Edwin has always looked forward to the winter solstice. He has wonderful family memories of the special holiday, but this year his family is in the city while Edwin has moved back to the mountains. He loves his work as a botanist, but he’s becoming despondent over spending the holiday alone. The one bright spot in his days is the mountain nymph, Sinoe, that Edwin meets in the forest. Another bright spot is the solstice gift that appears on Edwin’s doorstep. Edwin wants to believe that the gifts are from Sinoe, but Edwin’s self confidence is at an all-time low and he can’t believe that Sinoe would want to be with him. But the winter solstice is a magical time and things might finally be looking up for Edwin.
A Winter Admirer is the second book in Gigi Rivers’ A Nymph Solstice Romance series. The books are shorter and take place in a small mountain village that nymphs share with humans. Edwin is introduced briefly in the first book, but his story does stand on its own. However, for full continuity, you could start with A Winter Romance.
Edwin is sad most of the time. He grew up in the village, but his family wanted to move to the city. They all took to city life, but Edwin longed to return to the mountains and his beloved forest, so he did. His family barely keeps in contact with him and Edwin is alone all of the time. He doesn’t even feel comfortable walking around sometimes, as he continually runs into a former crush and his partner who constantly bully Edwin. The forest is Edwin’s second home and once he meets Sinoe, Edwin can’t wait to get back to the forest every day.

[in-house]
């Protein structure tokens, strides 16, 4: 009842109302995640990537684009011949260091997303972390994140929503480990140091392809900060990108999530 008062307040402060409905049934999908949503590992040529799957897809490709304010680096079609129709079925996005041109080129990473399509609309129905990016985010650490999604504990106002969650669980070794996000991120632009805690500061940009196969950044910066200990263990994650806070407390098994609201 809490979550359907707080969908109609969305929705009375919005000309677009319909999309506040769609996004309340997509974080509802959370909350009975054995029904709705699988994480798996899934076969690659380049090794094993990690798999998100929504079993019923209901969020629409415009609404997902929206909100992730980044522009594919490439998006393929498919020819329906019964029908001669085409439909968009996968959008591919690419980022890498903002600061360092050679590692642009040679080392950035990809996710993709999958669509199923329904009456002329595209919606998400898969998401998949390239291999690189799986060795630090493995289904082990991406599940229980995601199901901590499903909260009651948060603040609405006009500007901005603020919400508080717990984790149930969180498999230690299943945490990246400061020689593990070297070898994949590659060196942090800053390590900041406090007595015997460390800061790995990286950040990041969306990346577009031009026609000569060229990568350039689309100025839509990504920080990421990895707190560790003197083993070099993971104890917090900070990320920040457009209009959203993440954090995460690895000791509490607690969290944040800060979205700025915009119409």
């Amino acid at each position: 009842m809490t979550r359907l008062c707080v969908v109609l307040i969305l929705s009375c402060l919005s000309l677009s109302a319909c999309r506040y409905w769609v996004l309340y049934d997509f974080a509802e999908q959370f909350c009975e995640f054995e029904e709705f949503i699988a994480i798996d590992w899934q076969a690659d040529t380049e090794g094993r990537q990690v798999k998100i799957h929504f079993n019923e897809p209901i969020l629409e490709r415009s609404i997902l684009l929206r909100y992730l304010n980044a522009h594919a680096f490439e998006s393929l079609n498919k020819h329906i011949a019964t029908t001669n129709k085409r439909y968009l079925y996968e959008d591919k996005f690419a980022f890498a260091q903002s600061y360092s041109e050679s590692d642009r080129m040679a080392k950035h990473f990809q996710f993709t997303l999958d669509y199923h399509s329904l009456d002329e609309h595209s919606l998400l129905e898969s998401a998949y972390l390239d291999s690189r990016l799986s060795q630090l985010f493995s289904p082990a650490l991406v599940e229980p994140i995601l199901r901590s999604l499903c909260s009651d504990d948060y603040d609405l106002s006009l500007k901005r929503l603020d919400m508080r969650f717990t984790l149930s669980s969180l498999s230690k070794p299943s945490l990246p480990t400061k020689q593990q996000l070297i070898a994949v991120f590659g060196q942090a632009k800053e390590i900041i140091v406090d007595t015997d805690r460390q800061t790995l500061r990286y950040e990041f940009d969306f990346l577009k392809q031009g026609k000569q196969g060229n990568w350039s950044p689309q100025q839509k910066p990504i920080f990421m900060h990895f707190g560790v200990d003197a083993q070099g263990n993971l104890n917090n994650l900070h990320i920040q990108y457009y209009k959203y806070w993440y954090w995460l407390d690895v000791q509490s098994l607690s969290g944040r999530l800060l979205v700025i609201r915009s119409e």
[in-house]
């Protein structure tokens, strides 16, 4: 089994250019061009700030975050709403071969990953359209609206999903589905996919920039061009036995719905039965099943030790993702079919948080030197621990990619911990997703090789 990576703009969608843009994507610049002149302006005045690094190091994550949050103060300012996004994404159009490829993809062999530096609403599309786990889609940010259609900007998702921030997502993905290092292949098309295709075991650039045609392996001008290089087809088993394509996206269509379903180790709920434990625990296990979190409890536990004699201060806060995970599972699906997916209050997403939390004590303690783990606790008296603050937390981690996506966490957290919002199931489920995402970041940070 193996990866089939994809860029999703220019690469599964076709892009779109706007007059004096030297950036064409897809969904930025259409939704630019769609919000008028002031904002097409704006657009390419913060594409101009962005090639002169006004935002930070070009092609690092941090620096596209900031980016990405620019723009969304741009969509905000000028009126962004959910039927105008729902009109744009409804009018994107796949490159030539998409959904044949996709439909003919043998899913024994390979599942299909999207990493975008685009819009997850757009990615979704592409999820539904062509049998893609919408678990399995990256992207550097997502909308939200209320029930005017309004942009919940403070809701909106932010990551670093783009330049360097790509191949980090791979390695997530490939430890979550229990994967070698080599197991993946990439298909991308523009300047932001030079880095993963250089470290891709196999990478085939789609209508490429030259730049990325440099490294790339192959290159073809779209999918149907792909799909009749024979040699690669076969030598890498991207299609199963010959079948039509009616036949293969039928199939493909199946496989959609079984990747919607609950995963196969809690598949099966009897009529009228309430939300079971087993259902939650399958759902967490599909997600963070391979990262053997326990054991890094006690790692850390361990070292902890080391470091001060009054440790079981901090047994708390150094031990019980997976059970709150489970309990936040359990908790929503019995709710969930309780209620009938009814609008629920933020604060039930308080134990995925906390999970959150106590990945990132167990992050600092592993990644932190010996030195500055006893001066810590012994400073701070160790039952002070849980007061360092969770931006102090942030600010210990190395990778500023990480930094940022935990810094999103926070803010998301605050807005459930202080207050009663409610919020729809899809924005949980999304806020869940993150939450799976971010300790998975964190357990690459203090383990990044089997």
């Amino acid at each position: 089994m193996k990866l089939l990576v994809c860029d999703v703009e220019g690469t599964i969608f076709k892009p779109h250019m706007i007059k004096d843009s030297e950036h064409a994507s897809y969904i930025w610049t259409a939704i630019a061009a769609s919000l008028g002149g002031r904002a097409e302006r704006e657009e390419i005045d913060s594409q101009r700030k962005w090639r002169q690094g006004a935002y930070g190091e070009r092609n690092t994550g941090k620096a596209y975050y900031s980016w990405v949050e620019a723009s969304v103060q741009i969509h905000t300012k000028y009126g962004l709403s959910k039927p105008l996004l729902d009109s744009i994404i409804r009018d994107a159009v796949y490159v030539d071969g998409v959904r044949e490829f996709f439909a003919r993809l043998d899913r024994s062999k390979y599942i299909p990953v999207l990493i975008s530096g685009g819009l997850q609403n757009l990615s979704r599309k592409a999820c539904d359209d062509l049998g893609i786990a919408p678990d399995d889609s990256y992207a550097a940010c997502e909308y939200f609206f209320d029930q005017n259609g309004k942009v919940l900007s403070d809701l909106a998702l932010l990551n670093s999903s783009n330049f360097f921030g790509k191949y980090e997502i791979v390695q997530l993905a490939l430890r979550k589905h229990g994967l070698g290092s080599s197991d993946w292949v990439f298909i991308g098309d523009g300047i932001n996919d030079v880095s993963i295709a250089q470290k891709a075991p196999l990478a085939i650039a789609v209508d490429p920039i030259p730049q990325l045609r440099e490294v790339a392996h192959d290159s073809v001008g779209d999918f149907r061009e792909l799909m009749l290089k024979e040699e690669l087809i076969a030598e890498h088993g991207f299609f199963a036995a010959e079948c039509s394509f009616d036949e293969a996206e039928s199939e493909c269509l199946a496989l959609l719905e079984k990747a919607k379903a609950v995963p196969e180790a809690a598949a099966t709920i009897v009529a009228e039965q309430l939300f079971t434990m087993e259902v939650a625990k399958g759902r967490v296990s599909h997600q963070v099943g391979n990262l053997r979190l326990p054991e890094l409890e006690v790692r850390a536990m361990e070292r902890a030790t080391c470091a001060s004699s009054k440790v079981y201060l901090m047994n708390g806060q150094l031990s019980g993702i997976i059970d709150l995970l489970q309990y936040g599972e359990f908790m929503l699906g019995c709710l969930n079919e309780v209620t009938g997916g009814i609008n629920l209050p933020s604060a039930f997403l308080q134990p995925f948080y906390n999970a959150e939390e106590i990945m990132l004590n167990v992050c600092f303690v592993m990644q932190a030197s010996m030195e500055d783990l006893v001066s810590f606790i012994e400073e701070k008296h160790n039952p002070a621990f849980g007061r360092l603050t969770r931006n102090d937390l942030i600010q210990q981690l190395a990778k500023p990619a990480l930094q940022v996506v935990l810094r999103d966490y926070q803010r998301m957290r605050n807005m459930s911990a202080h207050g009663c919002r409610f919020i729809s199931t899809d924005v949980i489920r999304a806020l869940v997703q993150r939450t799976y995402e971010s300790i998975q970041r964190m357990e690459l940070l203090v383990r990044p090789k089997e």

The flow of this book is much like the first in the series with a human and nymph sparking together, but then not knowing how to move further along. The village feels fairly primitive, as does Edwin’s job as a botanist, as he sends samples to a mentor in the city. The nymphs remain the highlight of the book for me, but this story is from Edwin’s POV and I would have liked more from Sinoe. There is a bullying storyline here that seemed almost out of place for how juvenile it was, and some of the dialogue reads as juvenile and stiff as well. The setting of these books is great, the overall idea is intriguing, and while I would like a little more polish to the heart of the story, I do look forward to returning to the village for at least one more winter solstice love story.